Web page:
Acknowledging Your Own Accomplishments is as important as setting new goals. I hope if you haven’t done this that you’ll give it a try. You may have accomplished more than you thought.
Ten years ago I discovered how important it was for me to recognize my accomplishments from the previous year before moving on.
My first writing group had a rule that with our January submissions, each of us had to include our previous years accomplishment list and add writing goals for the present year.
Embarrassment was my first thought. I hadn’t published any books and had only received rejects on the articles I had submitted at that time. I knew most of the people in my group were published authors and I was the newbie. My list would look awful next to all of theirs.
My mind was as blank as the page in front of me. Heck, sometimes I can’t remember what I ate yesterday.
I typed the year that had just passed at the top and then the number one followed by my proudest accomplishment, diploma from the Institute of Children’s Literature Course. I stopped and thought for a long while. I wrote down the titles of every short story and poem I’d written in that year. I listed the titles of several articles I’d submitted to magazines, (It didn’t matter if they were accepted or not). I had entered three writing contests, attended two writing conferences, and joined the Society of Children’s Book Writers and Illustrators (SCBWI).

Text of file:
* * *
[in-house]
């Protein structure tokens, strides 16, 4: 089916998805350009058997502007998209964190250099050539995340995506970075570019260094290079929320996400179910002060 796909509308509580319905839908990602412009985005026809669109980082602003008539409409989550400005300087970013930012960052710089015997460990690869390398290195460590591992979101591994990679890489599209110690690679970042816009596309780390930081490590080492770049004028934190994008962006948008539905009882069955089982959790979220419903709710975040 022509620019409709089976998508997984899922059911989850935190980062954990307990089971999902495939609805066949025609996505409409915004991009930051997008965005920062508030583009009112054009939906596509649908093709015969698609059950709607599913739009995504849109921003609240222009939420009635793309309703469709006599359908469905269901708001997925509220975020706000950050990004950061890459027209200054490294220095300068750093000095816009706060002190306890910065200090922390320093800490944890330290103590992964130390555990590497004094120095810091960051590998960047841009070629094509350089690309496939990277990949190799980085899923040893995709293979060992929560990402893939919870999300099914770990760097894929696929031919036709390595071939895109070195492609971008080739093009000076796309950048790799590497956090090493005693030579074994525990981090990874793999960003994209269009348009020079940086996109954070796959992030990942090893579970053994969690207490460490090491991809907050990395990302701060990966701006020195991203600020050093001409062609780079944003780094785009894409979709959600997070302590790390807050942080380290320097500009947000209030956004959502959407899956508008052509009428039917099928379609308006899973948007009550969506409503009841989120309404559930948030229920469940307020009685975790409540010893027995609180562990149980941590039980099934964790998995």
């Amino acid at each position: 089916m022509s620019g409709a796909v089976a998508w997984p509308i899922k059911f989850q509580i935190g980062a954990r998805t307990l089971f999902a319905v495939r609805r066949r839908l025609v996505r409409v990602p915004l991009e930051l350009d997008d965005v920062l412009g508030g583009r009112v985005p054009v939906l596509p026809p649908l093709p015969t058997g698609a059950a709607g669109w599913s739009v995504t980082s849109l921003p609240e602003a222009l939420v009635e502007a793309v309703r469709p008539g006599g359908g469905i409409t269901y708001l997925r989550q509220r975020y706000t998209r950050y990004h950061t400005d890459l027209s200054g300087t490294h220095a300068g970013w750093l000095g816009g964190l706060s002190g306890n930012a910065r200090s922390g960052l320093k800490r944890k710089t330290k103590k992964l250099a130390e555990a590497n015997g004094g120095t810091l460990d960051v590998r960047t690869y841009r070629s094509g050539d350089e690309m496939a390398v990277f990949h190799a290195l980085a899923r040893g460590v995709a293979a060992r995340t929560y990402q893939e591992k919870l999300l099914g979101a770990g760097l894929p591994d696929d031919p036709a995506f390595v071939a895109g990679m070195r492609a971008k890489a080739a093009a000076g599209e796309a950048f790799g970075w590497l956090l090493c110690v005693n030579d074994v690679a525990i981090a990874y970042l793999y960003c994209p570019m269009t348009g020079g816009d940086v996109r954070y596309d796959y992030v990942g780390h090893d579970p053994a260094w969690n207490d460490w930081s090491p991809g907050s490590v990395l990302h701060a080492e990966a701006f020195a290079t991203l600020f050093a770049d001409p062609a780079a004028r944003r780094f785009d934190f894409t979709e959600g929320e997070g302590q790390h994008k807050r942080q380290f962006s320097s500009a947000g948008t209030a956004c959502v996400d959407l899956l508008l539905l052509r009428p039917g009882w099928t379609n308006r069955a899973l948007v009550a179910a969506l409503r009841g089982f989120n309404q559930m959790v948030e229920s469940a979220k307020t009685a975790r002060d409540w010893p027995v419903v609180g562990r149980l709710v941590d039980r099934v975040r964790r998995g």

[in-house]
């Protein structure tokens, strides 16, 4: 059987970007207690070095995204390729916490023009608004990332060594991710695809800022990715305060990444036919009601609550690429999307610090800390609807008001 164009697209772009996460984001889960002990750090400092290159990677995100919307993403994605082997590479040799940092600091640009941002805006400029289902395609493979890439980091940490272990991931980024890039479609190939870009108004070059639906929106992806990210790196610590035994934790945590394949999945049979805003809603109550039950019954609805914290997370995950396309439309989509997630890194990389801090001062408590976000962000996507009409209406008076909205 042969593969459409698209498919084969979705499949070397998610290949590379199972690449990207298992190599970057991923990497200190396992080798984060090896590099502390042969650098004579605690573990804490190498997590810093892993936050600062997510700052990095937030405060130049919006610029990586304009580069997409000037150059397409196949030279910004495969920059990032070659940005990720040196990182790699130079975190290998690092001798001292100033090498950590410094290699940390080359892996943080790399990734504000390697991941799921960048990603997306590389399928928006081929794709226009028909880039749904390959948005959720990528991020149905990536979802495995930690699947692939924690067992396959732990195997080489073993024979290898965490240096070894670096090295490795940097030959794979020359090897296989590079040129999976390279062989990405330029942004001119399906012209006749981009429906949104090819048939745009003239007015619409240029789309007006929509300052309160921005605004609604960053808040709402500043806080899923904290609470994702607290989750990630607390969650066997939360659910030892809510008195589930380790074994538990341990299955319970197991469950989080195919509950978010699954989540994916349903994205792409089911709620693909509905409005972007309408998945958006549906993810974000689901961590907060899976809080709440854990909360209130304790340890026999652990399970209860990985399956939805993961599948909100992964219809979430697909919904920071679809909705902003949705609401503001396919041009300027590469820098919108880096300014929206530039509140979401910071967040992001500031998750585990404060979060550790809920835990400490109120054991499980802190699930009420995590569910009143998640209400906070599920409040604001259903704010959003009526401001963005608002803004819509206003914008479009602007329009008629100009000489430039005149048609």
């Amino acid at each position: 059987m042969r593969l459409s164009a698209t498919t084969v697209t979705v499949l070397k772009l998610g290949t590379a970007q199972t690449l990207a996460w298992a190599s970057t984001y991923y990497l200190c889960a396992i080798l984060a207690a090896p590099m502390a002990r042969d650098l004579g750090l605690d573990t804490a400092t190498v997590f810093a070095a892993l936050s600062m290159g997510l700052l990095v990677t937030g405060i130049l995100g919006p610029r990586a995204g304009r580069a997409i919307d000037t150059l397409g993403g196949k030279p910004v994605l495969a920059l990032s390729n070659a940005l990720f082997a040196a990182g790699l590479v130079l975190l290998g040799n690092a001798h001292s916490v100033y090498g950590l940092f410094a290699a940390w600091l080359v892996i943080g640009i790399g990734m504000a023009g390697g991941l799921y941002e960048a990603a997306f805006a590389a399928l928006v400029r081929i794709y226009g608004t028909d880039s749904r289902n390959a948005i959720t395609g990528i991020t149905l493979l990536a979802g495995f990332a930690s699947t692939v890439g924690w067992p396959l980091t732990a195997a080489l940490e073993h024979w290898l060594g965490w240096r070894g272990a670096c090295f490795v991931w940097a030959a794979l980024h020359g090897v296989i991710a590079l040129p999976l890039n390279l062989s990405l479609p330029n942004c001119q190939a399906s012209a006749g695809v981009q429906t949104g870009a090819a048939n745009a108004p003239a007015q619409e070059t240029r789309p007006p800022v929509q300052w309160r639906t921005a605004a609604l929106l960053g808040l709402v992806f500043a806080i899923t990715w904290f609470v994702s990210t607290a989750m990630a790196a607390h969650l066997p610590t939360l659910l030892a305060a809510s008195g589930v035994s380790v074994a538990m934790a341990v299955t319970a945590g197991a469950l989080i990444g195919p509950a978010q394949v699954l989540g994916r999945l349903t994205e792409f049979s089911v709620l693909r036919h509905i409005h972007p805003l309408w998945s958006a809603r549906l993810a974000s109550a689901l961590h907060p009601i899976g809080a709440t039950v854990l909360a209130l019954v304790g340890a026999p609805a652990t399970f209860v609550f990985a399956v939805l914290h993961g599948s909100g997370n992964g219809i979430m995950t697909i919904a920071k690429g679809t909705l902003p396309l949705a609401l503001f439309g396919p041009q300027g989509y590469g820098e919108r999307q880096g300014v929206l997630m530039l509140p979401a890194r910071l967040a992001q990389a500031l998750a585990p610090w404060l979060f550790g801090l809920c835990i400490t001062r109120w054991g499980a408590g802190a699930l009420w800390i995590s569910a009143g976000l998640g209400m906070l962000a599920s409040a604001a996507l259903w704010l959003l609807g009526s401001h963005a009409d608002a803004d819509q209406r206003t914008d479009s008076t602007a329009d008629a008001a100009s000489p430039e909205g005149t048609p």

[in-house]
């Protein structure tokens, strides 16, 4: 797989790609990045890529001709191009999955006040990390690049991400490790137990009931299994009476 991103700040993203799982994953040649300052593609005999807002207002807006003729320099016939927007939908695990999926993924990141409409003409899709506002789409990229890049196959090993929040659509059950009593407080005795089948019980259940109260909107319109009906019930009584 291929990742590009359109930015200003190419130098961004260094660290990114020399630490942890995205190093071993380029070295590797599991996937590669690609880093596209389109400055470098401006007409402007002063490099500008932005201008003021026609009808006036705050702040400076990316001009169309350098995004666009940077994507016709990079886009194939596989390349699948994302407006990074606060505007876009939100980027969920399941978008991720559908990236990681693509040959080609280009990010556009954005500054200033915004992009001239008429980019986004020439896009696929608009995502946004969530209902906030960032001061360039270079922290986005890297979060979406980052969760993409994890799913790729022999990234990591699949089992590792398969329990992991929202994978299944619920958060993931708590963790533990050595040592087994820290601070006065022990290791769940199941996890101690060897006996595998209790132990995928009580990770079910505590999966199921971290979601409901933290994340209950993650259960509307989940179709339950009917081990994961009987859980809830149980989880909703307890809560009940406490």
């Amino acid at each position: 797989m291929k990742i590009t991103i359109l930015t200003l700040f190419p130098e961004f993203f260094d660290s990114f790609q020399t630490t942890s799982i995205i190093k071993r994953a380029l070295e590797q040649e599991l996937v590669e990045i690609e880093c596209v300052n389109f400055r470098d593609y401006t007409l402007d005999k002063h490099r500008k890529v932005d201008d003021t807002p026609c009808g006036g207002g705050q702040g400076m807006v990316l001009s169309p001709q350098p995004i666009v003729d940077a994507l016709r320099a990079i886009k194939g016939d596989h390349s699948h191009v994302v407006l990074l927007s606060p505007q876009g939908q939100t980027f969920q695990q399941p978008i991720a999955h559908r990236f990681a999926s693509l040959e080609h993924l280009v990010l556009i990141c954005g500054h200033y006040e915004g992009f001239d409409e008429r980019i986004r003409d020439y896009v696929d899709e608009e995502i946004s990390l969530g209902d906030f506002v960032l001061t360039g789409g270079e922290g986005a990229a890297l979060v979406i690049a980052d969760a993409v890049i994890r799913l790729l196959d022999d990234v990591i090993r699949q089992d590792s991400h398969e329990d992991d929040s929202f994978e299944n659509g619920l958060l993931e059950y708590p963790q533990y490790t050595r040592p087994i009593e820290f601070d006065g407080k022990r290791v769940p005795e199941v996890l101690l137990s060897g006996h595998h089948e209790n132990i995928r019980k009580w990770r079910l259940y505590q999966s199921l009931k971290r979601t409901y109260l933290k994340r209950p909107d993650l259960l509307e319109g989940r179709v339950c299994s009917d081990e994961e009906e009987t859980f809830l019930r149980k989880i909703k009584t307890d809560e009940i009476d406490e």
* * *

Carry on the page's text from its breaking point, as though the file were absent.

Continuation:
I had forgotten about all those accomplishments until I’d checked my writing log and calendar.
I submitted my list with pride and promised myself I’d do even better the coming year.
Even though this group no longer exists, this annual January journal entry has become my tradition and it has never failed to give me that . . . “I Can Do It,” attitude. This keeps me motivated and working towards all of the goals I’ve set for myself in the new year.
Love many things, for therein lies the true strength, and whosoever loves much performs much, and can accomplish much, and what is done in love is done well.